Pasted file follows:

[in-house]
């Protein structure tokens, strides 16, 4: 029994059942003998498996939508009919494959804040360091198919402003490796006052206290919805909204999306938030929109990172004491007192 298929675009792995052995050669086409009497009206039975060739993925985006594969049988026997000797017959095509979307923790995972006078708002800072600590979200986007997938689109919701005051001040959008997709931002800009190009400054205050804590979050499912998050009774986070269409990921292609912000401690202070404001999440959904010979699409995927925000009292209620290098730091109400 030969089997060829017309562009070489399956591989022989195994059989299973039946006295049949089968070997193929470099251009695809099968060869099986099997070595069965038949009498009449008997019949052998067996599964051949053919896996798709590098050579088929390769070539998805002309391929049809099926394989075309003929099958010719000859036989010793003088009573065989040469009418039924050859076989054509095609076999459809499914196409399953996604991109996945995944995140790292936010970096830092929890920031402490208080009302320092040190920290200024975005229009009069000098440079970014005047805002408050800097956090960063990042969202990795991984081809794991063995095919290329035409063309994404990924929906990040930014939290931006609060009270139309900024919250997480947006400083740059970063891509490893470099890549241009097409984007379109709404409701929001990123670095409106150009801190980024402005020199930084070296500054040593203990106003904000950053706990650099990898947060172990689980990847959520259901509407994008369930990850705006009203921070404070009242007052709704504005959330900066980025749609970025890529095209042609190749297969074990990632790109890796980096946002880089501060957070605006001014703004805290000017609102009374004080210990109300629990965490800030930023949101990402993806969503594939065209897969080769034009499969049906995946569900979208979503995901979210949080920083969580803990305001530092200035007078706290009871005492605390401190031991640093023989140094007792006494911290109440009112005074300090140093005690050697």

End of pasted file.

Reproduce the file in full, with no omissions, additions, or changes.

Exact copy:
[in-house]
């Protein structure tokens, strides 16, 4: 029994059942003998498996939508009919494959804040360091198919402003490796006052206290919805909204999306938030929109990172004491007192 298929675009792995052995050669086409009497009206039975060739993925985006594969049988026997000797017959095509979307923790995972006078708002800072600590979200986007997938689109919701005051001040959008997709931002800009190009400054205050804590979050499912998050009774986070269409990921292609912000401690202070404001999440959904010979699409995927925000009292209620290098730091109400 030969089997060829017309562009070489399956591989022989195994059989299973039946006295049949089968070997193929470099251009695809099968060869099986099997070595069965038949009498009449008997019949052998067996599964051949053919896996798709590098050579088929390769070539998805002309391929049809099926394989075309003929099958010719000859036989010793003088009573065989040469009418039924050859076989054509095609076999459809499914196409399953996604991109996945995944995140790292936010970096830092929890920031402490208080009302320092040190920290200024975005229009009069000098440079970014005047805002408050800097956090960063990042969202990795991984081809794991063995095919290329035409063309994404990924929906990040930014939290931006609060009270139309900024919250997480947006400083740059970063891509490893470099890549241009097409984007379109709404409701929001990123670095409106150009801190980024402005020199930084070296500054040593203990106003904000950053706990650099990898947060172990689980990847959520259901509407994008369930990850705006009203921070404070009242007052709704504005959330900066980025749609970025890529095209042609190749297969074990990632790109890796980096946002880089501060957070605006001014703004805290000017609102009374004080210990109300629990965490800030930023949101990402993806969503594939065209897969080769034009499969049906995946569900979208979503995901979210949080920083969580803990305001530092200035007078706290009871005492605390401190031991640093023989140094007792006494911290109440009112005074300090140093005690050697």